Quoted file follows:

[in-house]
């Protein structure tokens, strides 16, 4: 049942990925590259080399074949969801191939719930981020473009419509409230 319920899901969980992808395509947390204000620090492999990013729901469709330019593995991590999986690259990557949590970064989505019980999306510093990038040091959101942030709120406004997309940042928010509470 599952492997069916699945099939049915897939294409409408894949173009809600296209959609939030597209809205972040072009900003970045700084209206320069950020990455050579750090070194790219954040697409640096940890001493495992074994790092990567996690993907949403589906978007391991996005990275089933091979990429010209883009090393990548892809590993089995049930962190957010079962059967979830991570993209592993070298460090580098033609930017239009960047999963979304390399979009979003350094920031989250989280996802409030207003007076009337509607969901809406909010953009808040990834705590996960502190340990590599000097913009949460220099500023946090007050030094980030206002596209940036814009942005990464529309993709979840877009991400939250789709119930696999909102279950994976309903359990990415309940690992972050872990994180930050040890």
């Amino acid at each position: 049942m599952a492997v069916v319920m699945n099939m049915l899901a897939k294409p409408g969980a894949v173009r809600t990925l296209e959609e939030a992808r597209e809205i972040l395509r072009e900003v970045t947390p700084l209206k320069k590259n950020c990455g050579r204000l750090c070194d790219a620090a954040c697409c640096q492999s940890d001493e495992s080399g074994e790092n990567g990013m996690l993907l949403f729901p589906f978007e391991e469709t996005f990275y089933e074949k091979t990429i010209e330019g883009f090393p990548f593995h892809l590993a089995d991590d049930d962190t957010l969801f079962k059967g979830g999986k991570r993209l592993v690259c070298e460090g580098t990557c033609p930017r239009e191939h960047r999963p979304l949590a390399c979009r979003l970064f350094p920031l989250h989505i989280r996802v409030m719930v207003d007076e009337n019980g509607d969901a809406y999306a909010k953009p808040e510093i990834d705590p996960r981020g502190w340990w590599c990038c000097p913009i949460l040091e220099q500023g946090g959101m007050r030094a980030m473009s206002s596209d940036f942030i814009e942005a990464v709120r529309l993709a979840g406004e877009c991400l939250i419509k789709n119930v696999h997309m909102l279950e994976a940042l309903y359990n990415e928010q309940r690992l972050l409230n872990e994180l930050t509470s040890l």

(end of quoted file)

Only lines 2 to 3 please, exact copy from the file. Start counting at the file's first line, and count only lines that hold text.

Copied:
């Protein structure tokens, strides 16, 4: 049942990925590259080399074949969801191939719930981020473009419509409230 319920899901969980992808395509947390204000620090492999990013729901469709330019593995991590999986690259990557949590970064989505019980999306510093990038040091959101942030709120406004997309940042928010509470 599952492997069916699945099939049915897939294409409408894949173009809600296209959609939030597209809205972040072009900003970045700084209206320069950020990455050579750090070194790219954040697409640096940890001493495992074994790092990567996690993907949403589906978007391991996005990275089933091979990429010209883009090393990548892809590993089995049930962190957010079962059967979830991570993209592993070298460090580098033609930017239009960047999963979304390399979009979003350094920031989250989280996802409030207003007076009337509607969901809406909010953009808040990834705590996960502190340990590599000097913009949460220099500023946090007050030094980030206002596209940036814009942005990464529309993709979840877009991400939250789709119930696999909102279950994976309903359990990415309940690992972050872990994180930050040890």
């Amino acid at each position: 049942m599952a492997v069916v319920m699945n099939m049915l899901a897939k294409p409408g969980a894949v173009r809600t990925l296209e959609e939030a992808r597209e809205i972040l395509r072009e900003v970045t947390p700084l209206k320069k590259n950020c990455g050579r204000l750090c070194d790219a620090a954040c697409c640096q492999s940890d001493e495992s080399g074994e790092n990567g990013m996690l993907l949403f729901p589906f978007e391991e469709t996005f990275y089933e074949k091979t990429i010209e330019g883009f090393p990548f593995h892809l590993a089995d991590d049930d962190t957010l969801f079962k059967g979830g999986k991570r993209l592993v690259c070298e460090g580098t990557c033609p930017r239009e191939h960047r999963p979304l949590a390399c979009r979003l970064f350094p920031l989250h989505i989280r996802v409030m719930v207003d007076e009337n019980g509607d969901a809406y999306a909010k953009p808040e510093i990834d705590p996960r981020g502190w340990w590599c990038c000097p913009i949460l040091e220099q500023g946090g959101m007050r030094a980030m473009s206002s596209d940036f942030i814009e942005a990464v709120r529309l993709a979840g406004e877009c991400l939250i419509k789709n119930v696999h997309m909102l279950e994976a940042l309903y359990n990415e928010q309940r690992l972050l409230n872990e994180l930050t509470s040890l």